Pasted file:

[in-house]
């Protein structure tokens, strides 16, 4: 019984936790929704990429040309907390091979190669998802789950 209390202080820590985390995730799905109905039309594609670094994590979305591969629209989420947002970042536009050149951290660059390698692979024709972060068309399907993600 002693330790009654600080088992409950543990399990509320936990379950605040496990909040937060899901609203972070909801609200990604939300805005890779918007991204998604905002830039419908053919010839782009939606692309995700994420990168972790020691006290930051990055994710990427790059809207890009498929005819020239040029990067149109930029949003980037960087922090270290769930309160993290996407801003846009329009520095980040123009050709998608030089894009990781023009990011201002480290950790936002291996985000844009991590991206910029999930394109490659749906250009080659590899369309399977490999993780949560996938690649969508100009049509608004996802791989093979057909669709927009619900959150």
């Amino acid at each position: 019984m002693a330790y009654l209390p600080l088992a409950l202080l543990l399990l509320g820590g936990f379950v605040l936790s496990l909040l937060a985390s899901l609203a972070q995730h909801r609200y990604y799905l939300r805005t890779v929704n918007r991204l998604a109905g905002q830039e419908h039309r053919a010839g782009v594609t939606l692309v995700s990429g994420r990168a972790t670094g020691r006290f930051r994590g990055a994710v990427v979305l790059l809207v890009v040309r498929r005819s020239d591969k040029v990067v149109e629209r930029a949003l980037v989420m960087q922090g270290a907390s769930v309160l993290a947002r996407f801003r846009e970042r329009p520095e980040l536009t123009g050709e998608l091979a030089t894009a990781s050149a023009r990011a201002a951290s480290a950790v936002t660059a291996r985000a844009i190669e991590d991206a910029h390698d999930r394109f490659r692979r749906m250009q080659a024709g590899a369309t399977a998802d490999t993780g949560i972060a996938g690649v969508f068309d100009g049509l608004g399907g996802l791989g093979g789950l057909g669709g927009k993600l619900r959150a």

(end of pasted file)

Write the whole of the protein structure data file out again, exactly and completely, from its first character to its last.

[in-house]
């Protein structure tokens, strides 16, 4: 019984936790929704990429040309907390091979190669998802789950 209390202080820590985390995730799905109905039309594609670094994590979305591969629209989420947002970042536009050149951290660059390698692979024709972060068309399907993600 002693330790009654600080088992409950543990399990509320936990379950605040496990909040937060899901609203972070909801609200990604939300805005890779918007991204998604905002830039419908053919010839782009939606692309995700994420990168972790020691006290930051990055994710990427790059809207890009498929005819020239040029990067149109930029949003980037960087922090270290769930309160993290996407801003846009329009520095980040123009050709998608030089894009990781023009990011201002480290950790936002291996985000844009991590991206910029999930394109490659749906250009080659590899369309399977490999993780949560996938690649969508100009049509608004996802791989093979057909669709927009619900959150």
């Amino acid at each position: 019984m002693a330790y009654l209390p600080l088992a409950l202080l543990l399990l509320g820590g936990f379950v605040l936790s496990l909040l937060a985390s899901l609203a972070q995730h909801r609200y990604y799905l939300r805005t890779v929704n918007r991204l998604a109905g905002q830039e419908h039309r053919a010839g782009v594609t939606l692309v995700s990429g994420r990168a972790t670094g020691r006290f930051r994590g990055a994710v990427v979305l790059l809207v890009v040309r498929r005819s020239d591969k040029v990067v149109e629209r930029a949003l980037v989420m960087q922090g270290a907390s769930v309160l993290a947002r996407f801003r846009e970042r329009p520095e980040l536009t123009g050709e998608l091979a030089t894009a990781s050149a023009r990011a201002a951290s480290a950790v936002t660059a291996r985000a844009i190669e991590d991206a910029h390698d999930r394109f490659r692979r749906m250009q080659a024709g590899a369309t399977a998802d490999t993780g949560i972060a996938g690649v969508f068309d100009g049509l608004g399907g996802l791989g093979g789950l057909g669709g927009k993600l619900r959150a």